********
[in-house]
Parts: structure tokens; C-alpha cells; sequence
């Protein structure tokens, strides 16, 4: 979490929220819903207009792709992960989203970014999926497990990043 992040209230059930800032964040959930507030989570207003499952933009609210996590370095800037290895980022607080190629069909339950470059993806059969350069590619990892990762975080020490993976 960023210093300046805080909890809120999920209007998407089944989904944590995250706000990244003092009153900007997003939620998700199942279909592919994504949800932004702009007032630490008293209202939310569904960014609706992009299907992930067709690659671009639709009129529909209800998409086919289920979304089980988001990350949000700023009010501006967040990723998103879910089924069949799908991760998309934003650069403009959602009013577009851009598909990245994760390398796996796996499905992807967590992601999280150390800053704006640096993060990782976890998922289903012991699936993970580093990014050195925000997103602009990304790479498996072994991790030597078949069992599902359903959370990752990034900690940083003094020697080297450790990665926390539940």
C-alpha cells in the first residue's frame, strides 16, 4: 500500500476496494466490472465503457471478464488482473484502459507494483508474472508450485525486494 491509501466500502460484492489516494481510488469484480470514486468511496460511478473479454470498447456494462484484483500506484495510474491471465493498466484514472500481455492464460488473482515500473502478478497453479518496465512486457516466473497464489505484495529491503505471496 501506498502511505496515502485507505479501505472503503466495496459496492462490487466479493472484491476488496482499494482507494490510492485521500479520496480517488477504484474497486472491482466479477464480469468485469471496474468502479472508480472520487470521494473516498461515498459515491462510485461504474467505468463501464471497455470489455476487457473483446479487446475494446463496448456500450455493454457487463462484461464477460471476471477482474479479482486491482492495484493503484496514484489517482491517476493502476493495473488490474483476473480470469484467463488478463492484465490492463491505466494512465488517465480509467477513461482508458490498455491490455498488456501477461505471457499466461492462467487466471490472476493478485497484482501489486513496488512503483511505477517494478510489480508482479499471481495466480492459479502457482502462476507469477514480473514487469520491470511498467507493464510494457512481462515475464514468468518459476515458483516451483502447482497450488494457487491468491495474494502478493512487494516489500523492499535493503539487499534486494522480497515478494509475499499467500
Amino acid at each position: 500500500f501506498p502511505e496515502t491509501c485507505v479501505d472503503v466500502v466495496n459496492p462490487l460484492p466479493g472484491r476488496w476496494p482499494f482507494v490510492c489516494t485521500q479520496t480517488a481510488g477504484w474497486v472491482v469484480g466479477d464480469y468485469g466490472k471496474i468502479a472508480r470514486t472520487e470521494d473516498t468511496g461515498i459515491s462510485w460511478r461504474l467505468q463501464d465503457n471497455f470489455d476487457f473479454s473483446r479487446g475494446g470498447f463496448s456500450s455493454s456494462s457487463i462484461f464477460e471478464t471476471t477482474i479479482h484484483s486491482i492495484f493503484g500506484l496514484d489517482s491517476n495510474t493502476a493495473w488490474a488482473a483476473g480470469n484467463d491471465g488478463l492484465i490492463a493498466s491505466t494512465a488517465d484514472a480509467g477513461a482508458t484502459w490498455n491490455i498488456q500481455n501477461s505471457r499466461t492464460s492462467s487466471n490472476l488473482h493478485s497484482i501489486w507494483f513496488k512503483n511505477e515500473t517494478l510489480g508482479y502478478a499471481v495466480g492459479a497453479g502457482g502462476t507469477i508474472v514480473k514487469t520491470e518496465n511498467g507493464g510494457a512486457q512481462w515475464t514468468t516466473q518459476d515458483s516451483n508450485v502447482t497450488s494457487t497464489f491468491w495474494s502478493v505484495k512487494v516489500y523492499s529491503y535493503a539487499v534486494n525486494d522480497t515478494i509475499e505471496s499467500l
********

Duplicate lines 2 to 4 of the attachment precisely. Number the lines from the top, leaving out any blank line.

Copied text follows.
Parts: structure tokens; C-alpha cells; sequence
């Protein structure tokens, strides 16, 4: 979490929220819903207009792709992960989203970014999926497990990043 992040209230059930800032964040959930507030989570207003499952933009609210996590370095800037290895980022607080190629069909339950470059993806059969350069590619990892990762975080020490993976 960023210093300046805080909890809120999920209007998407089944989904944590995250706000990244003092009153900007997003939620998700199942279909592919994504949800932004702009007032630490008293209202939310569904960014609706992009299907992930067709690659671009639709009129529909209800998409086919289920979304089980988001990350949000700023009010501006967040990723998103879910089924069949799908991760998309934003650069403009959602009013577009851009598909990245994760390398796996796996499905992807967590992601999280150390800053704006640096993060990782976890998922289903012991699936993970580093990014050195925000997103602009990304790479498996072994991790030597078949069992599902359903959370990752990034900690940083003094020697080297450790990665926390539940």
C-alpha cells in the first residue's frame, strides 16, 4: 500500500476496494466490472465503457471478464488482473484502459507494483508474472508450485525486494 491509501466500502460484492489516494481510488469484480470514486468511496460511478473479454470498447456494462484484483500506484495510474491471465493498466484514472500481455492464460488473482515500473502478478497453479518496465512486457516466473497464489505484495529491503505471496 501506498502511505496515502485507505479501505472503503466495496459496492462490487466479493472484491476488496482499494482507494490510492485521500479520496480517488477504484474497486472491482466479477464480469468485469471496474468502479472508480472520487470521494473516498461515498459515491462510485461504474467505468463501464471497455470489455476487457473483446479487446475494446463496448456500450455493454457487463462484461464477460471476471477482474479479482486491482492495484493503484496514484489517482491517476493502476493495473488490474483476473480470469484467463488478463492484465490492463491505466494512465488517465480509467477513461482508458490498455491490455498488456501477461505471457499466461492462467487466471490472476493478485497484482501489486513496488512503483511505477517494478510489480508482479499471481495466480492459479502457482502462476507469477514480473514487469520491470511498467507493464510494457512481462515475464514468468518459476515458483516451483502447482497450488494457487491468491495474494502478493512487494516489500523492499535493503539487499534486494522480497515478494509475499499467500